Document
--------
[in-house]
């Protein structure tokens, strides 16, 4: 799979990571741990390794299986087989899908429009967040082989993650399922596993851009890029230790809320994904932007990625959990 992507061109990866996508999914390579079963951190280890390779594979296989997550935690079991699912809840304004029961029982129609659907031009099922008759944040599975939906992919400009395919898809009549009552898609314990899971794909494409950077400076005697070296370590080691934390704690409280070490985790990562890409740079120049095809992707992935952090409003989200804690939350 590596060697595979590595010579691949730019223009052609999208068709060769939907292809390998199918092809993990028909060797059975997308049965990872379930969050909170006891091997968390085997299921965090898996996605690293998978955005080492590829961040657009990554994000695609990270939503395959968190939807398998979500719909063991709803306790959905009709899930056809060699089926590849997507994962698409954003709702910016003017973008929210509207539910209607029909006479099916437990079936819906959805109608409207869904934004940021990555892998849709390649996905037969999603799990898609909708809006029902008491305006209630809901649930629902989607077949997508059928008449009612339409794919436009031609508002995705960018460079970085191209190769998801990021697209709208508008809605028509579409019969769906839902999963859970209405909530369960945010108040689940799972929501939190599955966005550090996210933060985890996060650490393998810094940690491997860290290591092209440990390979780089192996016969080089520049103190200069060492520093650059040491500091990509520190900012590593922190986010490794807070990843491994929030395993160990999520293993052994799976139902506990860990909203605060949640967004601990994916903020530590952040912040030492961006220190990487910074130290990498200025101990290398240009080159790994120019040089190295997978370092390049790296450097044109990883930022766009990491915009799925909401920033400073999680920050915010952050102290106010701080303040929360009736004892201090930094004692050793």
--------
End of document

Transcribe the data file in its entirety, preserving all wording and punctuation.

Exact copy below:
[in-house]
């Protein structure tokens, strides 16, 4: 799979990571741990390794299986087989899908429009967040082989993650399922596993851009890029230790809320994904932007990625959990 992507061109990866996508999914390579079963951190280890390779594979296989997550935690079991699912809840304004029961029982129609659907031009099922008759944040599975939906992919400009395919898809009549009552898609314990899971794909494409950077400076005697070296370590080691934390704690409280070490985790990562890409740079120049095809992707992935952090409003989200804690939350 590596060697595979590595010579691949730019223009052609999208068709060769939907292809390998199918092809993990028909060797059975997308049965990872379930969050909170006891091997968390085997299921965090898996996605690293998978955005080492590829961040657009990554994000695609990270939503395959968190939807398998979500719909063991709803306790959905009709899930056809060699089926590849997507994962698409954003709702910016003017973008929210509207539910209607029909006479099916437990079936819906959805109608409207869904934004940021990555892998849709390649996905037969999603799990898609909708809006029902008491305006209630809901649930629902989607077949997508059928008449009612339409794919436009031609508002995705960018460079970085191209190769998801990021697209709208508008809605028509579409019969769906839902999963859970209405909530369960945010108040689940799972929501939190599955966005550090996210933060985890996060650490393998810094940690491997860290290591092209440990390979780089192996016969080089520049103190200069060492520093650059040491500091990509520190900012590593922190986010490794807070990843491994929030395993160990999520293993052994799976139902506990860990909203605060949640967004601990994916903020530590952040912040030492961006220190990487910074130290990498200025101990290398240009080159790994120019040089190295997978370092390049790296450097044109990883930022766009990491915009799925909401920033400073999680920050915010952050102290106010701080303040929360009736004892201090930094004692050793």